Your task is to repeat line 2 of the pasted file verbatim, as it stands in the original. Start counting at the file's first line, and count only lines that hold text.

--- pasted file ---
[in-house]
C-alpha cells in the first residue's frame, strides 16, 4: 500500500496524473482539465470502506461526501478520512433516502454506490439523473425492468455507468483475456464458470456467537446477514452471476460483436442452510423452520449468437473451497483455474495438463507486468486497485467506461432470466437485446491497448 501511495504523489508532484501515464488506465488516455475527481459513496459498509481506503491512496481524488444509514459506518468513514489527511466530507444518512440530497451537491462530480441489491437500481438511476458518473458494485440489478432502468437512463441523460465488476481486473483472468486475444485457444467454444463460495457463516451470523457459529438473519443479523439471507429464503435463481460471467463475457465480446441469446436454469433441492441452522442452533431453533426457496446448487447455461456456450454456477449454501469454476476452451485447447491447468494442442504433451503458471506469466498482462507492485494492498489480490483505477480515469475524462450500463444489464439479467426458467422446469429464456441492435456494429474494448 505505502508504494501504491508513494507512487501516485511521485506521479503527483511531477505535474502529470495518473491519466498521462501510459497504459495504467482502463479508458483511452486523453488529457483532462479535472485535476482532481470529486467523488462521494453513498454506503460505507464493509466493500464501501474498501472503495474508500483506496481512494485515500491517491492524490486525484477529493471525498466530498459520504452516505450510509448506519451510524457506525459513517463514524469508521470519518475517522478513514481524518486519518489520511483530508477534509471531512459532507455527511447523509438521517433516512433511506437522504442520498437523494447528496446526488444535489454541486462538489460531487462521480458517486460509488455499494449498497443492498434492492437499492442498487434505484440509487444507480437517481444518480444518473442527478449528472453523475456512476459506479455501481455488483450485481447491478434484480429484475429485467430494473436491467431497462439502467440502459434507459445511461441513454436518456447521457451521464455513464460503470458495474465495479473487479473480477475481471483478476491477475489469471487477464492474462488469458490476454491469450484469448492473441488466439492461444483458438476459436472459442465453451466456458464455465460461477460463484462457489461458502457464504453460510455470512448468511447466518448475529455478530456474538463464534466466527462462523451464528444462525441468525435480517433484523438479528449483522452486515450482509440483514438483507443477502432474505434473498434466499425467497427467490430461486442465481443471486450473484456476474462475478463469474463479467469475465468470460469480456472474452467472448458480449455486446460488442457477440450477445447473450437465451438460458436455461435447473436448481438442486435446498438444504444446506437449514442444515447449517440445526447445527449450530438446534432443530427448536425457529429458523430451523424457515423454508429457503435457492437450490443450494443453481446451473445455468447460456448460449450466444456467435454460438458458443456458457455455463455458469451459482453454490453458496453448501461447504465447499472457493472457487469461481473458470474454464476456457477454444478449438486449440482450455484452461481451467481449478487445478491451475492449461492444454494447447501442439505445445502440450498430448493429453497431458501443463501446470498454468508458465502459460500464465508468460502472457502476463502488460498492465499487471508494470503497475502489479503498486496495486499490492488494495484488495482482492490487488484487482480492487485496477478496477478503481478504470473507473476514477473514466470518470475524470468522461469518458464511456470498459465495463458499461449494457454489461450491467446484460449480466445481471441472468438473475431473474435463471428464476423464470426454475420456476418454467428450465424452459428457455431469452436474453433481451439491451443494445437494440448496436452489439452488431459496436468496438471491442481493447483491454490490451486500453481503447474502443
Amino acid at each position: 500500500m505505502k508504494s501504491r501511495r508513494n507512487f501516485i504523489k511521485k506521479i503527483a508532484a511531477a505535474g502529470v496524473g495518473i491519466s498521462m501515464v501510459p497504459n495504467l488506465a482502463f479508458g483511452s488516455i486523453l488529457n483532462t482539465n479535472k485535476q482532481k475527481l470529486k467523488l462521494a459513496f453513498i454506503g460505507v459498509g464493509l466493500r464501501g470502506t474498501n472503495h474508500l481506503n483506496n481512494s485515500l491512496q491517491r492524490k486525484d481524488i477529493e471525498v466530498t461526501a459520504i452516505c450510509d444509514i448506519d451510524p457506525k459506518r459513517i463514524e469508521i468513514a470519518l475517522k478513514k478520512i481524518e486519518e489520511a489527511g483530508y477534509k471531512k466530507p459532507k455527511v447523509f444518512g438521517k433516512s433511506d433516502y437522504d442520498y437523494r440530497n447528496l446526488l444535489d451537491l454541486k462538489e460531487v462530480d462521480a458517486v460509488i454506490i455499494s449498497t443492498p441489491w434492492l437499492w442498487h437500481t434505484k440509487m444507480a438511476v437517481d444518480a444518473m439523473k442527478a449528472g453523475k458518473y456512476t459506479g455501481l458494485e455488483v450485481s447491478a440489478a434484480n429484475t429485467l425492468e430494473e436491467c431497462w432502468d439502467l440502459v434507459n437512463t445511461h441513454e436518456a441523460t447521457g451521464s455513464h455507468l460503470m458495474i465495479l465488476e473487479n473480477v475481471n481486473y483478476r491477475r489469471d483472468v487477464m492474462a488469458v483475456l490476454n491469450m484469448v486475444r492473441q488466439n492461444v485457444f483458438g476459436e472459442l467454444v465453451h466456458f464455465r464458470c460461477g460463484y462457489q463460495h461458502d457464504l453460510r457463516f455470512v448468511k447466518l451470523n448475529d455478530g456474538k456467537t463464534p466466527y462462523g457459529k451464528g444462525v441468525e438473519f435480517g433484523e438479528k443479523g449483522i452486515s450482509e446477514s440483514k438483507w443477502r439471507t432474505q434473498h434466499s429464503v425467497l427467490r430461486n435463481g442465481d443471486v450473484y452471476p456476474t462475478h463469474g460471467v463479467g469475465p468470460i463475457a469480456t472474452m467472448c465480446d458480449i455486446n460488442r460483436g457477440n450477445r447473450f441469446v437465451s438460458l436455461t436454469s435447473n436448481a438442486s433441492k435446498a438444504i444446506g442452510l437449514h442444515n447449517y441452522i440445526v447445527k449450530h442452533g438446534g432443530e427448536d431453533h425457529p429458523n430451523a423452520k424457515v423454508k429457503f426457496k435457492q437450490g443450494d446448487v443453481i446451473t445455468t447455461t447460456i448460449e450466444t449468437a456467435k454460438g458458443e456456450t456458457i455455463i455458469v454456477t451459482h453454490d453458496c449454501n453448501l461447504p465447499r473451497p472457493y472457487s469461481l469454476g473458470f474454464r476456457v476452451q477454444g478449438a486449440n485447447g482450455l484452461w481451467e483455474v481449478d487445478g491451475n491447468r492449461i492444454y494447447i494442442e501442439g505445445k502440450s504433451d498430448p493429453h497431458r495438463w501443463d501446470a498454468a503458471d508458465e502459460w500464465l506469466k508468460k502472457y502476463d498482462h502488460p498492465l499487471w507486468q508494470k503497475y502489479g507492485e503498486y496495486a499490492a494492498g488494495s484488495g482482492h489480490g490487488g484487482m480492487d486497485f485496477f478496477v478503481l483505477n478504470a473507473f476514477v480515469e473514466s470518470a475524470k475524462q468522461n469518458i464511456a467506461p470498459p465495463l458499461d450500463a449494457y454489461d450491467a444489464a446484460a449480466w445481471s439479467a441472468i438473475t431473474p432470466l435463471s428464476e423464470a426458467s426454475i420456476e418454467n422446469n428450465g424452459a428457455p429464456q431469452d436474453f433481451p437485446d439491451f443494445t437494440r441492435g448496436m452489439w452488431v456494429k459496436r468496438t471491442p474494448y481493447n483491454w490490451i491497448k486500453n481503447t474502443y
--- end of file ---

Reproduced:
C-alpha cells in the first residue's frame, strides 16, 4: 500500500496524473482539465470502506461526501478520512433516502454506490439523473425492468455507468483475456464458470456467537446477514452471476460483436442452510423452520449468437473451497483455474495438463507486468486497485467506461432470466437485446491497448 501511495504523489508532484501515464488506465488516455475527481459513496459498509481506503491512496481524488444509514459506518468513514489527511466530507444518512440530497451537491462530480441489491437500481438511476458518473458494485440489478432502468437512463441523460465488476481486473483472468486475444485457444467454444463460495457463516451470523457459529438473519443479523439471507429464503435463481460471467463475457465480446441469446436454469433441492441452522442452533431453533426457496446448487447455461456456450454456477449454501469454476476452451485447447491447468494442442504433451503458471506469466498482462507492485494492498489480490483505477480515469475524462450500463444489464439479467426458467422446469429464456441492435456494429474494448 505505502508504494501504491508513494507512487501516485511521485506521479503527483511531477505535474502529470495518473491519466498521462501510459497504459495504467482502463479508458483511452486523453488529457483532462479535472485535476482532481470529486467523488462521494453513498454506503460505507464493509466493500464501501474498501472503495474508500483506496481512494485515500491517491492524490486525484477529493471525498466530498459520504452516505450510509448506519451510524457506525459513517463514524469508521470519518475517522478513514481524518486519518489520511483530508477534509471531512459532507455527511447523509438521517433516512433511506437522504442520498437523494447528496446526488444535489454541486462538489460531487462521480458517486460509488455499494449498497443492498434492492437499492442498487434505484440509487444507480437517481444518480444518473442527478449528472453523475456512476459506479455501481455488483450485481447491478434484480429484475429485467430494473436491467431497462439502467440502459434507459445511461441513454436518456447521457451521464455513464460503470458495474465495479473487479473480477475481471483478476491477475489469471487477464492474462488469458490476454491469450484469448492473441488466439492461444483458438476459436472459442465453451466456458464455465460461477460463484462457489461458502457464504453460510455470512448468511447466518448475529455478530456474538463464534466466527462462523451464528444462525441468525435480517433484523438479528449483522452486515450482509440483514438483507443477502432474505434473498434466499425467497427467490430461486442465481443471486450473484456476474462475478463469474463479467469475465468470460469480456472474452467472448458480449455486446460488442457477440450477445447473450437465451438460458436455461435447473436448481438442486435446498438444504444446506437449514442444515447449517440445526447445527449450530438446534432443530427448536425457529429458523430451523424457515423454508429457503435457492437450490443450494443453481446451473445455468447460456448460449450466444456467435454460438458458443456458457455455463455458469451459482453454490453458496453448501461447504465447499472457493472457487469461481473458470474454464476456457477454444478449438486449440482450455484452461481451467481449478487445478491451475492449461492444454494447447501442439505445445502440450498430448493429453497431458501443463501446470498454468508458465502459460500464465508468460502472457502476463502488460498492465499487471508494470503497475502489479503498486496495486499490492488494495484488495482482492490487488484487482480492487485496477478496477478503481478504470473507473476514477473514466470518470475524470468522461469518458464511456470498459465495463458499461449494457454489461450491467446484460449480466445481471441472468438473475431473474435463471428464476423464470426454475420456476418454467428450465424452459428457455431469452436474453433481451439491451443494445437494440448496436452489439452488431459496436468496438471491442481493447483491454490490451486500453481503447474502443